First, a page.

Jul 28, 2015

How the way you type can shatter anonymity—even on Tor

posted by Christy Wilding

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Security researchers have refined a long-theoretical profiling technique into a highly practical attack that poses a threat to Tor users and anyone else who wants to shield their identity online.

The technique collects user keystrokes as an individual enters usernames, passwords, and other data into a website. After a training session that typically takes less than 10 minutes, the website—or any other site connected to the website—can then determine with a high degree of certainty when the same individual is conducting subsequent online sessions. The profiling works by measuring the minute differences in the way each person presses keys on computer keyboards. Since the pauses between keystrokes and the precise length of time each key is pressed are unique for each person, the profiles act as a sort of digital fingerprint that can betray its owner's identity.

via Ars Technica

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Jul 28, 2015

Man born with "virtually no brain" has advanced math degree

posted by Christy Wilding

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The subject of this paper grew up with a normal cognitive and social life, and didn't discover his hydrocephalus -- which had all but obliterated his brain -- until he went to the doctor for an unrelated complaint.

via Boing Boing

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Jul 28, 2015

Firefly enzyme inspires Swiss team to create portable disease test kit

posted by Christy Wilding

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Portable test kits represent an advance in disease diagnosis, as their ready availability increases chances of earlier detection and treatment. This type of technology is constantly evolving, and sometimes inspiration can come from surprising sources. Such is the case with research carried out by a Swiss team, which has borrowed from the mechanics behind the firefly's glow to develop a sensitive molecule detector.

via Gizmag

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Jul 27, 2015

Elon Musk and Stephen Hawking among hundreds to urge ban on military robots

posted by Laura Domela

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Elon Musk and Stephen Hawking, along with hundreds of artificial intelligence researchers and experts, are calling for a worldwide ban on so-called autonomous weapons, warning that they could set off a revolution in weaponry comparable to gunpowder and nuclear arms.

In a letter unveiled as researchers gathered at the International Joint Conference on Artificial Intelligence in Buenos Aires on Monday, the signatories argued that the deployment of robots capable of killing while untethered to human operators is “feasible within years, not decades.” If development is not cut off, it is only a matter of time before the weapons end up in the hands of terrorists and warlords, they said.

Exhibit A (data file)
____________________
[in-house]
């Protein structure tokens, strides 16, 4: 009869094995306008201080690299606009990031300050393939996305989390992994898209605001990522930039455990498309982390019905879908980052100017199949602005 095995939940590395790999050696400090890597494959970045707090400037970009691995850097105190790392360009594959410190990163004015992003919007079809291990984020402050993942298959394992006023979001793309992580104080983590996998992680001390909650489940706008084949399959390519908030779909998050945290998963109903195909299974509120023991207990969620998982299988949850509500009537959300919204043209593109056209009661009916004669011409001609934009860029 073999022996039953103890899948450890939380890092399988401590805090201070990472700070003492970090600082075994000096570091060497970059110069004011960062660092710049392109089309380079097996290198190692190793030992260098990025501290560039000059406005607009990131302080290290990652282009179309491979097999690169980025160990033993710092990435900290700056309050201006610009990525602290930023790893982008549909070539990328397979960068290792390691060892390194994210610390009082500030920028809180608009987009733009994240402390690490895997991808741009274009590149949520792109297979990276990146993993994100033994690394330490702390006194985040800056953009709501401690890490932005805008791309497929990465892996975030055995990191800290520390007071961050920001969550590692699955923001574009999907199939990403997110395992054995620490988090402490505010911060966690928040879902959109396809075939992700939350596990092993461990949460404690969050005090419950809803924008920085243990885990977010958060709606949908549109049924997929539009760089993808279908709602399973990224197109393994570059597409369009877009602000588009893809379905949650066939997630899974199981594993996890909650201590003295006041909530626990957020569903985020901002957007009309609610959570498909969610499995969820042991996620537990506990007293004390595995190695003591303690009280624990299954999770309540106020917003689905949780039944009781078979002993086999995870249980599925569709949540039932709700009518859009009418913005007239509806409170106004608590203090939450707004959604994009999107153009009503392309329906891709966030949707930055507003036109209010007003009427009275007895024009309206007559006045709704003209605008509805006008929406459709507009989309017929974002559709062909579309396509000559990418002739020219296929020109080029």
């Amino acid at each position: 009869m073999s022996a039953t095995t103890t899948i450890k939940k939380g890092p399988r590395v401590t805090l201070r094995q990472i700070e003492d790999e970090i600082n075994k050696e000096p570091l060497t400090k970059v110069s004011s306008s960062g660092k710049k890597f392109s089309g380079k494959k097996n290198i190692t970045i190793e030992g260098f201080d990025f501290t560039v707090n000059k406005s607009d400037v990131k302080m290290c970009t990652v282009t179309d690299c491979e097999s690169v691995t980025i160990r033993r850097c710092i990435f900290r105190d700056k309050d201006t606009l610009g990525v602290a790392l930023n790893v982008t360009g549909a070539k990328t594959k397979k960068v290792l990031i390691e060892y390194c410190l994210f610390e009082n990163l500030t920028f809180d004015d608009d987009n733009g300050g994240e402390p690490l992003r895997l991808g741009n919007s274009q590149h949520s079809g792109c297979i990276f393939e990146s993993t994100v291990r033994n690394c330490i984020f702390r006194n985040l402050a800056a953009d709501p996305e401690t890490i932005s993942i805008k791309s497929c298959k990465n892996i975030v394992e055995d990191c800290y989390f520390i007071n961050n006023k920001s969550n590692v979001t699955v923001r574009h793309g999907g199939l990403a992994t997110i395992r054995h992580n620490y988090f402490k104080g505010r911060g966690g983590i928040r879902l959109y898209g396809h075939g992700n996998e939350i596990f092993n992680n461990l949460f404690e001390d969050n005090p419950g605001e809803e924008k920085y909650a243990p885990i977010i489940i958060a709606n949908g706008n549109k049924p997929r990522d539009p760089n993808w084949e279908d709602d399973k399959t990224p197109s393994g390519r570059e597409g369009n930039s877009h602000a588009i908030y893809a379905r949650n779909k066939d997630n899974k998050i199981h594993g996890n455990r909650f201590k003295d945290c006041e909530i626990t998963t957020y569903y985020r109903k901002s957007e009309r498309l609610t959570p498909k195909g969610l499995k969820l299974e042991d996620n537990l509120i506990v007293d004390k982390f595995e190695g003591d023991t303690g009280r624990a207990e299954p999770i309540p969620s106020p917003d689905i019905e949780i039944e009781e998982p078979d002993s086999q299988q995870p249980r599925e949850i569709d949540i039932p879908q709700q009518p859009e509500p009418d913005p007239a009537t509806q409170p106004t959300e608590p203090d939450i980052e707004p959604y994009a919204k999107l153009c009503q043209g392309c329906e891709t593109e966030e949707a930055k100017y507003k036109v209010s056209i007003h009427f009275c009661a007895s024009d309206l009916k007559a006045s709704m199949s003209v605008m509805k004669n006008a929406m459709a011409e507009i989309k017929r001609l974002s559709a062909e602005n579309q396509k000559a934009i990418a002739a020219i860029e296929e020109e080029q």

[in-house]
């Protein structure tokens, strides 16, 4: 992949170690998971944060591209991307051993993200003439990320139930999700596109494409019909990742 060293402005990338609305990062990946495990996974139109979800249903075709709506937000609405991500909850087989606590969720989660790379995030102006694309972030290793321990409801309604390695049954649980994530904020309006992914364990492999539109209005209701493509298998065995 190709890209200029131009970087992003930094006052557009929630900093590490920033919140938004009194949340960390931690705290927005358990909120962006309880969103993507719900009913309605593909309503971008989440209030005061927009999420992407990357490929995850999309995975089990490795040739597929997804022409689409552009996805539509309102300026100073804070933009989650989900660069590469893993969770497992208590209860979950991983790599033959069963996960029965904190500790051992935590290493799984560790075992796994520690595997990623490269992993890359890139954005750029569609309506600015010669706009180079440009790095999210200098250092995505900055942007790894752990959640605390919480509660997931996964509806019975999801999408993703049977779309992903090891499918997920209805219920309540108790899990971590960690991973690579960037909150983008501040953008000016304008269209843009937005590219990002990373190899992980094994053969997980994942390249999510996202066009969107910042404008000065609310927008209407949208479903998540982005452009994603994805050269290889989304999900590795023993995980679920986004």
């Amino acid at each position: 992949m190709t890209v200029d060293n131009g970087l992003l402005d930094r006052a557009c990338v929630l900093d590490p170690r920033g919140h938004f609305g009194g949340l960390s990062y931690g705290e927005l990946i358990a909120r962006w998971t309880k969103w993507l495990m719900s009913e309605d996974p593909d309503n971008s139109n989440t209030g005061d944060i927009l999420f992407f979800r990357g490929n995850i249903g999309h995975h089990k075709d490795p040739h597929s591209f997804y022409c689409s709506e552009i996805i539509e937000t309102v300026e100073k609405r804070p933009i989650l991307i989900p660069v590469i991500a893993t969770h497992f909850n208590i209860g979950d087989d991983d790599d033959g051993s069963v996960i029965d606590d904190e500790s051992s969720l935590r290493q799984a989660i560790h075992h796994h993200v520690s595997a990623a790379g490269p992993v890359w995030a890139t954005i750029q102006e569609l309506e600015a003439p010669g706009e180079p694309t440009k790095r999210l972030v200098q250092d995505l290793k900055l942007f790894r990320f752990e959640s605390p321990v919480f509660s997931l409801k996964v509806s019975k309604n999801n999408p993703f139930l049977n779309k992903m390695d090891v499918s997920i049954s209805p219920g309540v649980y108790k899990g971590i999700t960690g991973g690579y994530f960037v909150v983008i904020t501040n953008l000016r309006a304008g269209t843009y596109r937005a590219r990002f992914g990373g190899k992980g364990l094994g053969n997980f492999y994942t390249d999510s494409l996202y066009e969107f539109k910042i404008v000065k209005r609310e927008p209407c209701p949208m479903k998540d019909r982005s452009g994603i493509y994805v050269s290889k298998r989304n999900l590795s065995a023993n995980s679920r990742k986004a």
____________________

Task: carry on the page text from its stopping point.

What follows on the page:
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Jul 25, 2015

China officially ends ban on video game consoles

posted by Christy Wilding

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China is finally scrapping its 15-year ban on video game consoles. According to a statement from the country's Ministry of Culture, companies like Sony, Nintendo, and Microsoft — among others — will now be allowed to manufacture and sell video game consoles anywhere in the country. The Wall Street Journal first reported the news earlier today.

via The Verge

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Jul 25, 2015

This Kentucky distillery blasts music to flavor its brandy

posted by Christy Wilding

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Joe Heron, the owner of the Copper and Kings distillery, calls it the "sonic aging process." All day and every day, music blasts out of speakers in the distillery's aging room. Sometimes it's David Bowie. At other times, it's Bruce Springsteen, Jimi Hendrix, or Lenny Kravitz.

It is never Katy Perry, though. Heron is firm about that.

Cooper and King's aging process takes two years. During that time, the barrels are carefully rotated and exposed to different forms of music in order to infuse the brandy with a medley of flavors

via Neatorama

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Jul 24, 2015

Just one all-nighter can alter your genes,possibly for years to come

posted by Christy Wilding

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There’s a new reason to go to bed on time: late nights, in addition to a multitude of health effects, may lead to obesity and diabetes.

Countless studies have shown the negative effects of sleep loss and sleep deprivation, but a new one from a Swedish team suggests that even one night of missed snoozing can have long-lasting effects on your genes.

via Popular Science

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